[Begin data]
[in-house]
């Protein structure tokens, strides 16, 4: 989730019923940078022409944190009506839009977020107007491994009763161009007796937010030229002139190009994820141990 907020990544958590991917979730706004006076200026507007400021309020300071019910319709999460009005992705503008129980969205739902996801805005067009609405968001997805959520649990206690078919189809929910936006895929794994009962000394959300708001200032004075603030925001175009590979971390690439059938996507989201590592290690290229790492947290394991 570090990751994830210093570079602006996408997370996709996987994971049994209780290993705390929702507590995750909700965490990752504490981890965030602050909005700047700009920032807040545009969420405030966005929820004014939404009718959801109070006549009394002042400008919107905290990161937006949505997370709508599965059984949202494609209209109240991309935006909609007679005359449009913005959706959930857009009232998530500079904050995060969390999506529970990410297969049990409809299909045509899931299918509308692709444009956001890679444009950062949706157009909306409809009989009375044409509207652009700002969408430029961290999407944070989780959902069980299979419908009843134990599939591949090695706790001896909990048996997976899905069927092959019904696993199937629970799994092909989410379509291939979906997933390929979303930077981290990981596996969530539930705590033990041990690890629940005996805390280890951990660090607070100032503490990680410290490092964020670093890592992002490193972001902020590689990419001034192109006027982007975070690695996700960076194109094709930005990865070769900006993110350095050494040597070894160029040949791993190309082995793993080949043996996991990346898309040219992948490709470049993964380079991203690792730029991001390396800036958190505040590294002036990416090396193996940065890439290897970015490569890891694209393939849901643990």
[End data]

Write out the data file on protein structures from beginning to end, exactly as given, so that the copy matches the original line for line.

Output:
[in-house]
């Protein structure tokens, strides 16, 4: 989730019923940078022409944190009506839009977020107007491994009763161009007796937010030229002139190009994820141990 907020990544958590991917979730706004006076200026507007400021309020300071019910319709999460009005992705503008129980969205739902996801805005067009609405968001997805959520649990206690078919189809929910936006895929794994009962000394959300708001200032004075603030925001175009590979971390690439059938996507989201590592290690290229790492947290394991 570090990751994830210093570079602006996408997370996709996987994971049994209780290993705390929702507590995750909700965490990752504490981890965030602050909005700047700009920032807040545009969420405030966005929820004014939404009718959801109070006549009394002042400008919107905290990161937006949505997370709508599965059984949202494609209209109240991309935006909609007679005359449009913005959706959930857009009232998530500079904050995060969390999506529970990410297969049990409809299909045509899931299918509308692709444009956001890679444009950062949706157009909306409809009989009375044409509207652009700002969408430029961290999407944070989780959902069980299979419908009843134990599939591949090695706790001896909990048996997976899905069927092959019904696993199937629970799994092909989410379509291939979906997933390929979303930077981290990981596996969530539930705590033990041990690890629940005996805390280890951990660090607070100032503490990680410290490092964020670093890592992002490193972001902020590689990419001034192109006027982007975070690695996700960076194109094709930005990865070769900006993110350095050494040597070894160029040949791993190309082995793993080949043996996991990346898309040219992948490709470049993964380079991203690792730029991001390396800036958190505040590294002036990416090396193996940065890439290897970015490569890891694209393939849901643990």